Can a Chapter 13 Plan Help This Family?

Posted on August 20, 2015 at 9:20am by

Emerging from a Downward Spiral of Debt with Bankruptcy

Many people who are thinking about filing for bankruptcy have fears about long-term consequences, specifically damage to their credit ratings. However, when a person is in a downward spiral of debt, filing for bankruptcy can repair credit faster than not doing so.

For example, let us say Bob, a local Kansas City college professor, has two mortgages and a home valued at $200,000 due to a downward turn in the real estate market. The first mortgage is $225,000 and an equity line of credit he took out to add an addition for his mother to live in was $50,000. In this scenario, Bob is considered “underwater” on the first mortgage.

Bob’s wife recently has suffered some medical troubles and lost her job. Due to the loss of this family income and the medical bills piling up, Bob has been having trouble making payments for the two mortgages. Although he and his wife drive older cars, they still owe car payments on both vehicles. He is only paying the minimum on his credit card and student loan payments for debt he took out on his two college-aged children. The utility bills are often paid late when the utility company threatens to cut off service. Various collection calls are now haunting Bob’s cell phone and land line when payments are late or skipped for a month due to necessity.

Does this scenario sound familiar? Unfortunately, this is the reality for many people struggling to make ends meet by living paycheck to paycheck and barely scraping by to meet family obligations. Filing for Chapter 13 bankruptcy might be able to help Bob and his entire family from mortgage default, foreclosure, car repossession and the non-stop collection calls and letters.

What Are The Benefits Of Chapter 13 Lien Stripping?

Lien stripping refers to the action of removing second or junior mortgages of home equity lines of credit. A homeowner with multiple mortgages who owes more on the first one than what the house is worth might be able to discharge the additional mortgages in Chapter 13 (“stripping off” the junior liens.) During Chapter 13 bankruptcy, first mortgages would take priority in being paid back as a secured debt and the junior liens would be stripped from secured to unsecured.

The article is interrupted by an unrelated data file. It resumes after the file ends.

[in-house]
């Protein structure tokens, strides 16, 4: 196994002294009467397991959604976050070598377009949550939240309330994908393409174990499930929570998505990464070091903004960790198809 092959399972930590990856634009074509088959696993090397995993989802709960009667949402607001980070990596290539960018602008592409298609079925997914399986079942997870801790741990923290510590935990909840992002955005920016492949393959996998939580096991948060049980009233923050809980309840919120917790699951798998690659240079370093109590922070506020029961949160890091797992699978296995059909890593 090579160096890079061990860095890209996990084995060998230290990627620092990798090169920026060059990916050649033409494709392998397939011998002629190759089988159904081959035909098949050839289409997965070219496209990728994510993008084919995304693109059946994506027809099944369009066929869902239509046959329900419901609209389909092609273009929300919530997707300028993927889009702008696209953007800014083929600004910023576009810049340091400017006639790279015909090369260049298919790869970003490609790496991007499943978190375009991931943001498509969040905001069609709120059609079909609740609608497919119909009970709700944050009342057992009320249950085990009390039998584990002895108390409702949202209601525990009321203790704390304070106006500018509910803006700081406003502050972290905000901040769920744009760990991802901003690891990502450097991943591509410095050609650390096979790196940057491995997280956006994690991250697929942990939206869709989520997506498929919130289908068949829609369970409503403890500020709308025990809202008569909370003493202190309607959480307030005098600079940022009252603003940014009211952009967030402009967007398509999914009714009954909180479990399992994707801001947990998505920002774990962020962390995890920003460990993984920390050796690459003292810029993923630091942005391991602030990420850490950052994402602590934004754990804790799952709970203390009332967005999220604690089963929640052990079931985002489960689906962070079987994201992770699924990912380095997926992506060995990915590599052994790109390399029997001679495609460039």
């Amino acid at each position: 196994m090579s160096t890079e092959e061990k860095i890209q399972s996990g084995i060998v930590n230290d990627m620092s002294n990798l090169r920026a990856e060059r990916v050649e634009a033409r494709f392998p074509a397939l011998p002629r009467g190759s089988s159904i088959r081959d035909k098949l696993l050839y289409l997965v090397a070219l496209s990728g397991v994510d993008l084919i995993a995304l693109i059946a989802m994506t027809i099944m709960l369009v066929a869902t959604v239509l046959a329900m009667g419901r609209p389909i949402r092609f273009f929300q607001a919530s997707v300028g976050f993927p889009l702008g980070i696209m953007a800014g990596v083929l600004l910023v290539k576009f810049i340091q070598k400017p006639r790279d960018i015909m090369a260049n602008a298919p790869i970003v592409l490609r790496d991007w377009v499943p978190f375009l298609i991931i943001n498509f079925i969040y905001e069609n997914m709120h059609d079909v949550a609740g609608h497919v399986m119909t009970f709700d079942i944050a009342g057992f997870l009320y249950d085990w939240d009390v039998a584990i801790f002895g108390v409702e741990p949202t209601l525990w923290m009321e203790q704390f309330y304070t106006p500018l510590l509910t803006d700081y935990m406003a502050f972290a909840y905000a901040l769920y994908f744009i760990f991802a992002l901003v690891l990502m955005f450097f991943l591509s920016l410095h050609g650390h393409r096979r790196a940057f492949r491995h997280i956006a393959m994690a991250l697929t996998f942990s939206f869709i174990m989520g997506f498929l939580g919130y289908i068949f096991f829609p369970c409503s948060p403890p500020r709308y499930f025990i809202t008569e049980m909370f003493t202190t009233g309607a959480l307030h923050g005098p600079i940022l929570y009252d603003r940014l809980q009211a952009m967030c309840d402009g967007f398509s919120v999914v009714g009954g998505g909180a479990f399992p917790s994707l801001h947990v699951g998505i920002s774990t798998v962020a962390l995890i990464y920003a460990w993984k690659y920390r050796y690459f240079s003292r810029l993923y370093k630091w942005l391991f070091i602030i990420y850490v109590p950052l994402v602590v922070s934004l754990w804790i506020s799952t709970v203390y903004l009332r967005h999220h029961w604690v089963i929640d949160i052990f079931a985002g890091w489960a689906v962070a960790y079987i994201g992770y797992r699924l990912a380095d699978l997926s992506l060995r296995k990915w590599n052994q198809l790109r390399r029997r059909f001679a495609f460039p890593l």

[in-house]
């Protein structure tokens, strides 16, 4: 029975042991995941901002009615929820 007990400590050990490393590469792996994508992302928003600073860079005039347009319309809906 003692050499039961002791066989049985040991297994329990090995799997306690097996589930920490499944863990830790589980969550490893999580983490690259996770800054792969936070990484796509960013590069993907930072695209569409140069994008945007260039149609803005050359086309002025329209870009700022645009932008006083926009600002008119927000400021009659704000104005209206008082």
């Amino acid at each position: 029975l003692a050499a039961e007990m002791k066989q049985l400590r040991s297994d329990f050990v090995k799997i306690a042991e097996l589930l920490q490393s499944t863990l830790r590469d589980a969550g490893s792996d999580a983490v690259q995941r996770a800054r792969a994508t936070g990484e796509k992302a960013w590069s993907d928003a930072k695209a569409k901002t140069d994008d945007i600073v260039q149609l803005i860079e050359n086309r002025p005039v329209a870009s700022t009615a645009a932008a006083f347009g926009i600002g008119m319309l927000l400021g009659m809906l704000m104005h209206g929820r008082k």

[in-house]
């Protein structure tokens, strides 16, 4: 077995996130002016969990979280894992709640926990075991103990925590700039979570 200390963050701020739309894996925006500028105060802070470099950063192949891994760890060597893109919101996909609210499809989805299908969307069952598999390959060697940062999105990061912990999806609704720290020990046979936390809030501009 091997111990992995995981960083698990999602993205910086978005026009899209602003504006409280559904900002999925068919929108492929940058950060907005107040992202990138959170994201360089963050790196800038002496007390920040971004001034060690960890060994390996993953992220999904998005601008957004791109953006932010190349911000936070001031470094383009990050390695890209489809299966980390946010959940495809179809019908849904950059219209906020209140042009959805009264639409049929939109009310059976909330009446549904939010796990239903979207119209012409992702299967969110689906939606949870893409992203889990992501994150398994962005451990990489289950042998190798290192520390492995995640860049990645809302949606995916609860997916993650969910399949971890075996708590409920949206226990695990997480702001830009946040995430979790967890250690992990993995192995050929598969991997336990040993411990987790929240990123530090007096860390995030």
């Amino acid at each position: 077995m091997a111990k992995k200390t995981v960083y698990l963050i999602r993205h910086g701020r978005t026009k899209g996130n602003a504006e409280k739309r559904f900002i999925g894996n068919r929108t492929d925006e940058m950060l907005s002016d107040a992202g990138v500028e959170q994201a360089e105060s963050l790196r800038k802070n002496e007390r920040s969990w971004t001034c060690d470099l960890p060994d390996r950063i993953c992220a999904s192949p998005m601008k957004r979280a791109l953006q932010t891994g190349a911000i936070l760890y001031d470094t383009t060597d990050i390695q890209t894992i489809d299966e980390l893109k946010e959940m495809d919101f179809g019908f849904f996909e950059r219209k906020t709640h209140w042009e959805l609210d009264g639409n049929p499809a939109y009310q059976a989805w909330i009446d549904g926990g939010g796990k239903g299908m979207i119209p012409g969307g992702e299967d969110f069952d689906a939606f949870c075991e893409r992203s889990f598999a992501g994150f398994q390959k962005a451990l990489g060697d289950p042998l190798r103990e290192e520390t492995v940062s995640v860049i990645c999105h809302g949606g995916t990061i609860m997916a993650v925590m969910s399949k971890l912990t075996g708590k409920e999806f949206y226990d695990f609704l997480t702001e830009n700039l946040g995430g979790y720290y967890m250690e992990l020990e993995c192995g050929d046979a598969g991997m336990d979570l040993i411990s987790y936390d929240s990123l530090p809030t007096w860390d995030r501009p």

Bob’s situation is special because he might be eligible to strip his second mortgage to an unsecured debt. Then, at the completion of the Chapter 13 payment plan, the junior lien could be discharged completely, leaving only the primary mortgage on the home.

What Are The Benefits Of The Chapter 13 Cramdown?

In addition to having mortgage problems, Bob is also struggling to pay back his auto loan. Needing a ride to get to his job, Bob bought a slightly-used Honda four years ago at $25,000. In 2015, his car is now valued at $13,000, but his loan balance is now $17,500.

The Chapter 13 cramdown works a lot like lien stripping. Bob signed the loan more than 910 days ago and owes more than the car is worth. If filing for Chapter 13 bankruptcy were successful, Bob could turn the additional $4,500 into unsecured and dischargeable debt. A car “cramdown” takes the loan on the car and “crams it down” to the fair market value of the car.

What Are The Consequences Of Keeping Unmanageable Debt?

If Bob’s attempt to file for Chapter 13 bankruptcy were successful, he could potentially discharge $54,500 worth of debt (this does not even include credit cards and medical bills, also potentially dischargeable.) Getting rid of such a large amount of debt would free up money for Bob to make timely monthly payments on his first mortgage, household bills, utilities, car payments and student loans. If Bob had not filed for Chapter 13 bankruptcy, all of his other debt would have grown, possibly defaulting on his obligations and further hurting his credit.

Bob’s story can be used as an example of why it might be harmful in the long-term to put off filing for bankruptcy. To understand your options to get out of a debt spiral and emerge better off on the other side, speak to a bankruptcy attorney in Kansas City.

The Sader Law FirmBankruptcy Attorneys Serving Kansas and Missouri